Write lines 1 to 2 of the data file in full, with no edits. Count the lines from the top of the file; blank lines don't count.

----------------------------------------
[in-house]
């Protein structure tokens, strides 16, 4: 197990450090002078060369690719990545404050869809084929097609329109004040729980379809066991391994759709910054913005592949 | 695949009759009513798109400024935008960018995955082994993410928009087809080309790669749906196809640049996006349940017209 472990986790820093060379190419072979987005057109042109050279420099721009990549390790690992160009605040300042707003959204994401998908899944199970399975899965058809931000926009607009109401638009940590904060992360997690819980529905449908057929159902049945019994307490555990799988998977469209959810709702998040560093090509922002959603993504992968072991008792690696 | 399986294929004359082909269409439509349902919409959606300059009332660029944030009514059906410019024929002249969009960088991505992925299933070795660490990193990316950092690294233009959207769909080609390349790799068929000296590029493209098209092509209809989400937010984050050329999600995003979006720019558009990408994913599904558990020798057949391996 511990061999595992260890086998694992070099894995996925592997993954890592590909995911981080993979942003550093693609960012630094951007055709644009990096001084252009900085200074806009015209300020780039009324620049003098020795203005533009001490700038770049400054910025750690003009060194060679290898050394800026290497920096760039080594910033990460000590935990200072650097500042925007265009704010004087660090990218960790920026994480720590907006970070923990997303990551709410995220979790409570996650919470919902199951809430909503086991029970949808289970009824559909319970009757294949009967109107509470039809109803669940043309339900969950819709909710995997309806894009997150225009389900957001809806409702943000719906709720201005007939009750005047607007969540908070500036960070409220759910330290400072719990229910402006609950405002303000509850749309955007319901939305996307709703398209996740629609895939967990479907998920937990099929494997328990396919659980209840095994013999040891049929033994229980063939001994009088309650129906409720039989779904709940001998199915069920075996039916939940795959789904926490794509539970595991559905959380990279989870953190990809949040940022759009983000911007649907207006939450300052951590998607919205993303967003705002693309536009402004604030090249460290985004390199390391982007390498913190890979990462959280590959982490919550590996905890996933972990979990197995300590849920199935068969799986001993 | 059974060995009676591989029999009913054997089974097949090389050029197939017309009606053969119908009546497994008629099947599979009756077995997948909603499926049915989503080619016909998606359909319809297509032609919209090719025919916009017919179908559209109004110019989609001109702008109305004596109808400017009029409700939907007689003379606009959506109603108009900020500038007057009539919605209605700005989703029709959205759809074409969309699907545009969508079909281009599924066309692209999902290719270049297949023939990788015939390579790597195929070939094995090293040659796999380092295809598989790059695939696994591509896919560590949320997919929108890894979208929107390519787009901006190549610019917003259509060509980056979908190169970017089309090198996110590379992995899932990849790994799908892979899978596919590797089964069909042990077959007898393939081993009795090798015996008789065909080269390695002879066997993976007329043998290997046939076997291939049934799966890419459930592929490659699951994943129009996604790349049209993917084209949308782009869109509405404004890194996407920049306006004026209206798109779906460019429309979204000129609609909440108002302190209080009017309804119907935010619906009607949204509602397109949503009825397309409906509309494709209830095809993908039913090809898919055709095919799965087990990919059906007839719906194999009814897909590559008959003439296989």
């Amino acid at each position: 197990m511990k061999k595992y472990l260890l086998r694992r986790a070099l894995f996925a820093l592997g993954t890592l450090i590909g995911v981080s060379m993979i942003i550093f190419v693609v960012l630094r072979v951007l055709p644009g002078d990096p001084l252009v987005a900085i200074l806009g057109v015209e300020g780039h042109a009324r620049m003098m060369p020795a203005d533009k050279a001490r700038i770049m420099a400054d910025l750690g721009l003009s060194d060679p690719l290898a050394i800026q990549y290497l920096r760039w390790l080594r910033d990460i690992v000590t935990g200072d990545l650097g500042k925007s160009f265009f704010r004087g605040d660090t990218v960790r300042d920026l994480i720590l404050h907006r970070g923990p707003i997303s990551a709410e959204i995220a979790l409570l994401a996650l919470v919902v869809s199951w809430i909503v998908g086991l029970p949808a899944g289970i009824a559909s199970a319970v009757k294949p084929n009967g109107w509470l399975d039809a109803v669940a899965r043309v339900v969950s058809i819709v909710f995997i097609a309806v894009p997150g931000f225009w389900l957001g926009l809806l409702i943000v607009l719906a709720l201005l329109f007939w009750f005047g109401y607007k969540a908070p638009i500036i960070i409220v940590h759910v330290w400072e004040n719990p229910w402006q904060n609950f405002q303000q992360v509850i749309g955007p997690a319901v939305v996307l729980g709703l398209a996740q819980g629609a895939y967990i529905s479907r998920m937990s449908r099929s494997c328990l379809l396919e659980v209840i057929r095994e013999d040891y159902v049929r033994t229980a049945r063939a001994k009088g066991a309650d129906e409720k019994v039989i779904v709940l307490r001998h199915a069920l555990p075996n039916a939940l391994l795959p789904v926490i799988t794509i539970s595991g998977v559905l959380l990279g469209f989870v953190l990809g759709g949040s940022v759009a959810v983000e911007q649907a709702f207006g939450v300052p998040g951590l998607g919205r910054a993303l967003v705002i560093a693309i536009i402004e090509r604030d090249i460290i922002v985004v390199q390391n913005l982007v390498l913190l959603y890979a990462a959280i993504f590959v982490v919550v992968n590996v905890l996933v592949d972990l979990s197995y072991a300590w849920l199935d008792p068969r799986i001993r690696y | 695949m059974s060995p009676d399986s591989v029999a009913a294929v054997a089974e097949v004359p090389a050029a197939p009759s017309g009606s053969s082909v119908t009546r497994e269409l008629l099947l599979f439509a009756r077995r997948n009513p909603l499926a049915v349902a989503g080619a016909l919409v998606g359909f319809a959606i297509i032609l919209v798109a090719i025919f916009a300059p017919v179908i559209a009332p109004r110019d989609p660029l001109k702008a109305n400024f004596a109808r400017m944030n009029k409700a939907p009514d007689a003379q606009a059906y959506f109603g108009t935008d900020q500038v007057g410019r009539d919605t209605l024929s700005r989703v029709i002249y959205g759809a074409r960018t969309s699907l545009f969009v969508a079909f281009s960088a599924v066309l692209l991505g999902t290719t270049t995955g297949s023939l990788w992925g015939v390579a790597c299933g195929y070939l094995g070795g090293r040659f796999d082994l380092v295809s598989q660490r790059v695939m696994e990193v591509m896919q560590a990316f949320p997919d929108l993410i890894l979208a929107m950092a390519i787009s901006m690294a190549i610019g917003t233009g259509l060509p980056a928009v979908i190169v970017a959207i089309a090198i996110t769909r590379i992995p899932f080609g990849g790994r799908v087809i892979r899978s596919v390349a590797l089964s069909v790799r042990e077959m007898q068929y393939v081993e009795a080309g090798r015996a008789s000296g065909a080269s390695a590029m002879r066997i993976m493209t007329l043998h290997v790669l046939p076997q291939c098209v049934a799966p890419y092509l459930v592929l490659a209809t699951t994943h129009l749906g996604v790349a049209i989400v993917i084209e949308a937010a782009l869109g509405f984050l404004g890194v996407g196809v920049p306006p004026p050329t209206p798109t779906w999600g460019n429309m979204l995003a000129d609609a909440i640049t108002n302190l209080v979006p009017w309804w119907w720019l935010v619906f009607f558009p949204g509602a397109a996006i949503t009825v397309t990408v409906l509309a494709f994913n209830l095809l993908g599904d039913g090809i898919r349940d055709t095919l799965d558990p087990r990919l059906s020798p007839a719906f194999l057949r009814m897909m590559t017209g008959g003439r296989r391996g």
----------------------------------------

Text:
[in-house]
């Protein structure tokens, strides 16, 4: 197990450090002078060369690719990545404050869809084929097609329109004040729980379809066991391994759709910054913005592949 | 695949009759009513798109400024935008960018995955082994993410928009087809080309790669749906196809640049996006349940017209 472990986790820093060379190419072979987005057109042109050279420099721009990549390790690992160009605040300042707003959204994401998908899944199970399975899965058809931000926009607009109401638009940590904060992360997690819980529905449908057929159902049945019994307490555990799988998977469209959810709702998040560093090509922002959603993504992968072991008792690696 | 399986294929004359082909269409439509349902919409959606300059009332660029944030009514059906410019024929002249969009960088991505992925299933070795660490990193990316950092690294233009959207769909080609390349790799068929000296590029493209098209092509209809989400937010984050050329999600995003979006720019558009990408994913599904558990020798057949391996 511990061999595992260890086998694992070099894995996925592997993954890592590909995911981080993979942003550093693609960012630094951007055709644009990096001084252009900085200074806009015209300020780039009324620049003098020795203005533009001490700038770049400054910025750690003009060194060679290898050394800026290497920096760039080594910033990460000590935990200072650097500042925007265009704010004087660090990218960790920026994480720590907006970070923990997303990551709410995220979790409570996650919470919902199951809430909503086991029970949808289970009824559909319970009757294949009967109107509470039809109803669940043309339900969950819709909710995997309806894009997150225009389900957001809806409702943000719906709720201005007939009750005047607007969540908070500036960070409220759910330290400072719990229910402006609950405002303000509850749309955007319901939305996307709703398209996740629609895939967990479907998920937990099929494997328990396919659980209840095994013999040891049929033994229980063939001994009088309650129906409720039989779904709940001998199915069920075996039916939940795959789904926490794509539970595991559905959380990279989870953190990809949040940022759009983000911007649907207006939450300052951590998607919205993303967003705002693309536009402004604030090249460290985004390199390391982007390498913190890979990462959280590959982490919550590996905890996933972990979990197995300590849920199935068969799986001993 | 059974060995009676591989029999009913054997089974097949090389050029197939017309009606053969119908009546497994008629099947599979009756077995997948909603499926049915989503080619016909998606359909319809297509032609919209090719025919916009017919179908559209109004110019989609001109702008109305004596109808400017009029409700939907007689003379606009959506109603108009900020500038007057009539919605209605700005989703029709959205759809074409969309699907545009969508079909281009599924066309692209999902290719270049297949023939990788015939390579790597195929070939094995090293040659796999380092295809598989790059695939696994591509896919560590949320997919929108890894979208929107390519787009901006190549610019917003259509060509980056979908190169970017089309090198996110590379992995899932990849790994799908892979899978596919590797089964069909042990077959007898393939081993009795090798015996008789065909080269390695002879066997993976007329043998290997046939076997291939049934799966890419459930592929490659699951994943129009996604790349049209993917084209949308782009869109509405404004890194996407920049306006004026209206798109779906460019429309979204000129609609909440108002302190209080009017309804119907935010619906009607949204509602397109949503009825397309409906509309494709209830095809993908039913090809898919055709095919799965087990990919059906007839719906194999009814897909590559008959003439296989």